I'm trying to implement a simple image segmentation application that accepts an initial contour and evolves it to compute a refined contour in successive iterations. I'm taking some inspiration from the explanation provided here: https://profs.etsmtl.ca/hlombaert/levelset/

I'm having trouble understanding what exactly the author means when he writes the formula for the derivative of the surface with respect to time:

enter image description here

In particular, I am unsure how to compute the left and right side finite difference for every point in the image. While there are countless possibilities for computing the gradient using central differences (Sobel filter, Scharr filter etc.), a quick online search revealed nothing of the sort for computing left and right finite difference.

From what I can understand, one would have to compute the left and right side finite differences separately for the horizontal and vertical directions. So to compute the right side finite difference, one would convolve the image separately with a row filter $[-1, 1]$ centered at -1 and a column filter $[-1, 1]^T$, also centered at -1.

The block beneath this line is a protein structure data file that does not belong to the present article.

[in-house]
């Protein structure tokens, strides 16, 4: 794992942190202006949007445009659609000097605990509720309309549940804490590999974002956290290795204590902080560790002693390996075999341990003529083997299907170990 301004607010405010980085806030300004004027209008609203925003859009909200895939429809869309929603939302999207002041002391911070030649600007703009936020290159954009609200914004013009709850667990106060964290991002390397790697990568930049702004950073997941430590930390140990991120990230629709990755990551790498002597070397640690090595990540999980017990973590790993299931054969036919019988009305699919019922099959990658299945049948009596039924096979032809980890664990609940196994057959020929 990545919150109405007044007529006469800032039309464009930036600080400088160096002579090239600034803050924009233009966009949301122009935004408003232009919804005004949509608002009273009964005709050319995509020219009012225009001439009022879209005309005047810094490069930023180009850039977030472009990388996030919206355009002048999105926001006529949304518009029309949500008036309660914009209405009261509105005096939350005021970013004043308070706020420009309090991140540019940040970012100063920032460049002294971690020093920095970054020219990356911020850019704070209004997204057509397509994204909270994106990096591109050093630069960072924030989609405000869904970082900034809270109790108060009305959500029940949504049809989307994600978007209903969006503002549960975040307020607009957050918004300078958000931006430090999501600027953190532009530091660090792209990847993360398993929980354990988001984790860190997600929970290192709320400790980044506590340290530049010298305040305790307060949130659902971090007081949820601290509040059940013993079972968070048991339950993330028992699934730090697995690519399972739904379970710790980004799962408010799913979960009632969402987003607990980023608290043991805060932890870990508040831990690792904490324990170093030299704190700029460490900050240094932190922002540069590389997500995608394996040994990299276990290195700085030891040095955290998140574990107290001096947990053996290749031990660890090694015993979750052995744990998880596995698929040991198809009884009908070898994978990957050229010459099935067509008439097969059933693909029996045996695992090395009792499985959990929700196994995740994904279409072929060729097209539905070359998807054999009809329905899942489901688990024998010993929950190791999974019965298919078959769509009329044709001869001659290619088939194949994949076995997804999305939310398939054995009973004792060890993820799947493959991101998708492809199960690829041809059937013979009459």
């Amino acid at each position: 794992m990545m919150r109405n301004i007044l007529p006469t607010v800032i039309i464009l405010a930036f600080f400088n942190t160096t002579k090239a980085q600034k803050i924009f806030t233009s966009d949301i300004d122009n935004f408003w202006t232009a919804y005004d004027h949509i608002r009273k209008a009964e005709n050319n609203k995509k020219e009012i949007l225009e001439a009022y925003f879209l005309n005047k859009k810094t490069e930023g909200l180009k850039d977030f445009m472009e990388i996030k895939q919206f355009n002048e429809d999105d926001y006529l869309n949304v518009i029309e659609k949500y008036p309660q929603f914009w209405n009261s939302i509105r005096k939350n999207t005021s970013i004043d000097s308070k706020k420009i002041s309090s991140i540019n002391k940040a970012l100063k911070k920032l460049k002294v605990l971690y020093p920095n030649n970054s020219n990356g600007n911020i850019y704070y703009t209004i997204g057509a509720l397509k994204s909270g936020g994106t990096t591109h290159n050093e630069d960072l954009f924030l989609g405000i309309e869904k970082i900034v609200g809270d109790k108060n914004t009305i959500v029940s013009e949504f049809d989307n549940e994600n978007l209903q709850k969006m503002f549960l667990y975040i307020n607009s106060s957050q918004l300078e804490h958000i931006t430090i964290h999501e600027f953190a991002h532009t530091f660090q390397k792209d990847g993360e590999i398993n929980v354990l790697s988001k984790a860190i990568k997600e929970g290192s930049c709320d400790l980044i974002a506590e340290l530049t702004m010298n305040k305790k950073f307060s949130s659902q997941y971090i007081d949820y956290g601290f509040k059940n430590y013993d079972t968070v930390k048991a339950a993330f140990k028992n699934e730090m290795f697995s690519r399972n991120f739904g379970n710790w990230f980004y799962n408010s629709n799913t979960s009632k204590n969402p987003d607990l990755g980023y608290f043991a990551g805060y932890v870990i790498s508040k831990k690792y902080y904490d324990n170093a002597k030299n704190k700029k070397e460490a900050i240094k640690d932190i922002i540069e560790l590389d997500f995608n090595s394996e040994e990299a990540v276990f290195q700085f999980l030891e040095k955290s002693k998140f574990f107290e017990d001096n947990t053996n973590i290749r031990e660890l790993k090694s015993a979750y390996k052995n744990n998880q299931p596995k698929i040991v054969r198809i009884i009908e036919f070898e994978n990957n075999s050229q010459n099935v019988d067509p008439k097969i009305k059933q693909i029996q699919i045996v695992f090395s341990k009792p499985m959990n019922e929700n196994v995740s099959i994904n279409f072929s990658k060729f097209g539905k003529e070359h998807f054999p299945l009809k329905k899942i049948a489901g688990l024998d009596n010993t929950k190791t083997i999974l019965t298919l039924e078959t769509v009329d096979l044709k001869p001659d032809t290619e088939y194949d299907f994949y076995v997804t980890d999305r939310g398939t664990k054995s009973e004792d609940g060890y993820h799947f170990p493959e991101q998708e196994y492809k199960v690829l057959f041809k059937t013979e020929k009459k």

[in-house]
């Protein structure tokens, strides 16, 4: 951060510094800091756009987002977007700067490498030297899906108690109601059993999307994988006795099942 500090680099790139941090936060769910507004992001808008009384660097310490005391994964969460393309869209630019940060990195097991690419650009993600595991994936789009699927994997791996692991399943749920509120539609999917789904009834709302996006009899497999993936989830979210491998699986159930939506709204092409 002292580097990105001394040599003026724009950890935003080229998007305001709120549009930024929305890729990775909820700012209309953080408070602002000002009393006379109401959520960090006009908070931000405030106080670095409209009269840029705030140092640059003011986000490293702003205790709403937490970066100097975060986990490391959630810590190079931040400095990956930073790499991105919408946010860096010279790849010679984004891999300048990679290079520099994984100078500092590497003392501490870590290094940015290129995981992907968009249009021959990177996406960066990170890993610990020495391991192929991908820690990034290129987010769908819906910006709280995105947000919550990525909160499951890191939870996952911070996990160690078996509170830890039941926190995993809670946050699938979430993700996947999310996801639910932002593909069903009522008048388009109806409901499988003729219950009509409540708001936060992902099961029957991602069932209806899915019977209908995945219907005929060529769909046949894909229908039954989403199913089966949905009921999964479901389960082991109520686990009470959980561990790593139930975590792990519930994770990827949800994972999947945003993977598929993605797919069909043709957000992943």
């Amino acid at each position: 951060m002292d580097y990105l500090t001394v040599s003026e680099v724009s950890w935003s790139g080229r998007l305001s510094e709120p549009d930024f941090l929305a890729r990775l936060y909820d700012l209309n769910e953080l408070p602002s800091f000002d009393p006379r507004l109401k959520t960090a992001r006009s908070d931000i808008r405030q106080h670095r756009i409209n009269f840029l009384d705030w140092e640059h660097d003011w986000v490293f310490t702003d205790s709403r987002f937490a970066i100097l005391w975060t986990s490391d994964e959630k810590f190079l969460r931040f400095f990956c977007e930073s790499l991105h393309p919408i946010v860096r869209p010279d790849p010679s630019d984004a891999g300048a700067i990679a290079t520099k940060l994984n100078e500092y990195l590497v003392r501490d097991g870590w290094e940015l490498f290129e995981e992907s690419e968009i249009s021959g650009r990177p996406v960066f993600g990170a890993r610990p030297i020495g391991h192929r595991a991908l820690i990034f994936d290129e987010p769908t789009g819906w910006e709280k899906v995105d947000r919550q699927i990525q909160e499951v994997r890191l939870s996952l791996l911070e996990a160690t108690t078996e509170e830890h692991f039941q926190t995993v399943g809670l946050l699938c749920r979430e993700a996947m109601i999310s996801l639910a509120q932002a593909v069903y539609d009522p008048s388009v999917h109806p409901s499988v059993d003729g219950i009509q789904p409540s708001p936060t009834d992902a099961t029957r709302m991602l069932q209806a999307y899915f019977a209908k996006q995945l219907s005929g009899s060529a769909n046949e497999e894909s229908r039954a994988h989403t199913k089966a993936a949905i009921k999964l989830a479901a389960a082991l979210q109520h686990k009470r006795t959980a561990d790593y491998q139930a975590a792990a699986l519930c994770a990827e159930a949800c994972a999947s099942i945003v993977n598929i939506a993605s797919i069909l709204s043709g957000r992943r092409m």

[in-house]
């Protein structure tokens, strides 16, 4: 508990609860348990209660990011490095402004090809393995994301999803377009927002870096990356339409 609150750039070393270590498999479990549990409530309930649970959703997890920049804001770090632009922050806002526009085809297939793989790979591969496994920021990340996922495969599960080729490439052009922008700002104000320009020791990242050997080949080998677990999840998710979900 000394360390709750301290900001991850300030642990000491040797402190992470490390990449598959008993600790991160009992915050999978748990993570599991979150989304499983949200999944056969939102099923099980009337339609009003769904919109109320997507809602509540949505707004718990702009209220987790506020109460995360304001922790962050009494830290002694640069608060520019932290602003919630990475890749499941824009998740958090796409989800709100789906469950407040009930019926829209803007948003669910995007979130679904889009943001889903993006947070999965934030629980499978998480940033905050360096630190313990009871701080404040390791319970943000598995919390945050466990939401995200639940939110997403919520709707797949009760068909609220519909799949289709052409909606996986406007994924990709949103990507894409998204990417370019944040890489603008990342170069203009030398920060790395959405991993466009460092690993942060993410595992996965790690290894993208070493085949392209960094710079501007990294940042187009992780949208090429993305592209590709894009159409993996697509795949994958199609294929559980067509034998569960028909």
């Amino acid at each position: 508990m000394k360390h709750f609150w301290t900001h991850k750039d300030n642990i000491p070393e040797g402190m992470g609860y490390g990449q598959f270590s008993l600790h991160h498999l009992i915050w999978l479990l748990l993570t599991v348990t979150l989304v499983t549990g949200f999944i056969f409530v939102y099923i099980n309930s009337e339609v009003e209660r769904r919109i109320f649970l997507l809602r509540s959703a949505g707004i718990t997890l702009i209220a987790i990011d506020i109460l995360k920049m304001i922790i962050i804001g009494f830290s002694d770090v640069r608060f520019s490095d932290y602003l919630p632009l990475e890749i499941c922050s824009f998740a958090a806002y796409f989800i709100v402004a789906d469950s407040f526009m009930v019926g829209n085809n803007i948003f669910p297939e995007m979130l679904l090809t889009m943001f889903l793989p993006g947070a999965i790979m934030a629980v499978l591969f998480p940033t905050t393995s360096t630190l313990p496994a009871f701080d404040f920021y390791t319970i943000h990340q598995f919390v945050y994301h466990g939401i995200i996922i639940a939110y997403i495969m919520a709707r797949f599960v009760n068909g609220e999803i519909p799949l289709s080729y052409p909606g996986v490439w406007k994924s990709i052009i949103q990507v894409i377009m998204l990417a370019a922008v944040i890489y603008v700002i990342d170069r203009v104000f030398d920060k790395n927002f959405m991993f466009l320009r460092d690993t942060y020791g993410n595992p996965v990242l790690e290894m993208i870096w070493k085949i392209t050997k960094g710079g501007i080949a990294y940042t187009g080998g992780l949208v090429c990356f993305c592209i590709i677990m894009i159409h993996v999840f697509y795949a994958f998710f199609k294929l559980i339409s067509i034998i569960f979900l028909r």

But then the question arises: how to combine the outputs from both these convolution operations. Of course the simple, logical approach would be to compute the L2-norm of the two outputs for each point:

$G=\sqrt{G_x^2 + G_y^2}$

where $G_x$ is the output at $(x,y)$ obtained by convolving the image with the row filter, and $G_y$ is the output obtained by convolving the image with the column filter. But I suspect this is incorrect, since this approach would lead to $G$ always being positive, thus making the $min[0, \Delta^{+x}\phi(i,j)]^2$ term in the first equation above pointless.

Can anyone point out where I'm going wrong and what I should actually be doing?


Your Answer

By clicking “Post Your Answer”, you agree to our terms of service, privacy policy and cookie policy

Browse other questions tagged or ask your own question.